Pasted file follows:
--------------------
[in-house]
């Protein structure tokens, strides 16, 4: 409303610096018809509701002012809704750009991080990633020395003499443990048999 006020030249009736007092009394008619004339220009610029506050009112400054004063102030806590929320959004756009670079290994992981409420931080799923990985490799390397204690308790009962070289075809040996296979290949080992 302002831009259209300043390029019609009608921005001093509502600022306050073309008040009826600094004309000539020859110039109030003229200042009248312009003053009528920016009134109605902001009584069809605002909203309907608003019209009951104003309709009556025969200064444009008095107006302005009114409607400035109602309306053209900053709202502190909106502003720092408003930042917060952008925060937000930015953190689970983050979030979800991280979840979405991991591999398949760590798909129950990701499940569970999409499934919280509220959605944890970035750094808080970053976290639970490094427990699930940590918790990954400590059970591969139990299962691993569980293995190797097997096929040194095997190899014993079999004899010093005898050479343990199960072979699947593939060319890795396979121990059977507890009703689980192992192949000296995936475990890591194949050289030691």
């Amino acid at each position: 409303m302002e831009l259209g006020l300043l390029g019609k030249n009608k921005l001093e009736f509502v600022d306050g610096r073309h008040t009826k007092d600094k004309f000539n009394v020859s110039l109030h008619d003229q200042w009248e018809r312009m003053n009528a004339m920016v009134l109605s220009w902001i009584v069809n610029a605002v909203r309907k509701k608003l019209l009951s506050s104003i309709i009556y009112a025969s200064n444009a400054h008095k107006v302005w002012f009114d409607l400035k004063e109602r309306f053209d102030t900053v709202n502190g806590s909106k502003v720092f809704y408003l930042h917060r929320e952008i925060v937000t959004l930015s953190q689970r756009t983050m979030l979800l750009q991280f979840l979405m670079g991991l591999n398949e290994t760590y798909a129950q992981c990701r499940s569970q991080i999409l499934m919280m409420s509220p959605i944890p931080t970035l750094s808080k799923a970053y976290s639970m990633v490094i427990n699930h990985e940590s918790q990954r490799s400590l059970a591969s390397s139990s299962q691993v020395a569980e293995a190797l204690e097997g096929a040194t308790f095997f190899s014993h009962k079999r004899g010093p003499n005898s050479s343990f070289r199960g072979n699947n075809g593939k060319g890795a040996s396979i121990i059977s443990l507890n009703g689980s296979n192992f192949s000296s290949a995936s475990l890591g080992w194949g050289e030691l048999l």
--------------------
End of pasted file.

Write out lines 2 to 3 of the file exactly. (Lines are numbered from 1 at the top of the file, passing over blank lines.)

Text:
């Protein structure tokens, strides 16, 4: 409303610096018809509701002012809704750009991080990633020395003499443990048999 006020030249009736007092009394008619004339220009610029506050009112400054004063102030806590929320959004756009670079290994992981409420931080799923990985490799390397204690308790009962070289075809040996296979290949080992 302002831009259209300043390029019609009608921005001093509502600022306050073309008040009826600094004309000539020859110039109030003229200042009248312009003053009528920016009134109605902001009584069809605002909203309907608003019209009951104003309709009556025969200064444009008095107006302005009114409607400035109602309306053209900053709202502190909106502003720092408003930042917060952008925060937000930015953190689970983050979030979800991280979840979405991991591999398949760590798909129950990701499940569970999409499934919280509220959605944890970035750094808080970053976290639970490094427990699930940590918790990954400590059970591969139990299962691993569980293995190797097997096929040194095997190899014993079999004899010093005898050479343990199960072979699947593939060319890795396979121990059977507890009703689980192992192949000296995936475990890591194949050289030691």
């Amino acid at each position: 409303m302002e831009l259209g006020l300043l390029g019609k030249n009608k921005l001093e009736f509502v600022d306050g610096r073309h008040t009826k007092d600094k004309f000539n009394v020859s110039l109030h008619d003229q200042w009248e018809r312009m003053n009528a004339m920016v009134l109605s220009w902001i009584v069809n610029a605002v909203r309907k509701k608003l019209l009951s506050s104003i309709i009556y009112a025969s200064n444009a400054h008095k107006v302005w002012f009114d409607l400035k004063e109602r309306f053209d102030t900053v709202n502190g806590s909106k502003v720092f809704y408003l930042h917060r929320e952008i925060v937000t959004l930015s953190q689970r756009t983050m979030l979800l750009q991280f979840l979405m670079g991991l591999n398949e290994t760590y798909a129950q992981c990701r499940s569970q991080i999409l499934m919280m409420s509220p959605i944890p931080t970035l750094s808080k799923a970053y976290s639970m990633v490094i427990n699930h990985e940590s918790q990954r490799s400590l059970a591969s390397s139990s299962q691993v020395a569980e293995a190797l204690e097997g096929a040194t308790f095997f190899s014993h009962k079999r004899g010093p003499n005898s050479s343990f070289r199960g072979n699947n075809g593939k060319g890795a040996s396979i121990i059977s443990l507890n009703g689980s296979n192992f192949s000296s290949a995936s475990l890591g080992w194949g050289e030691l048999l």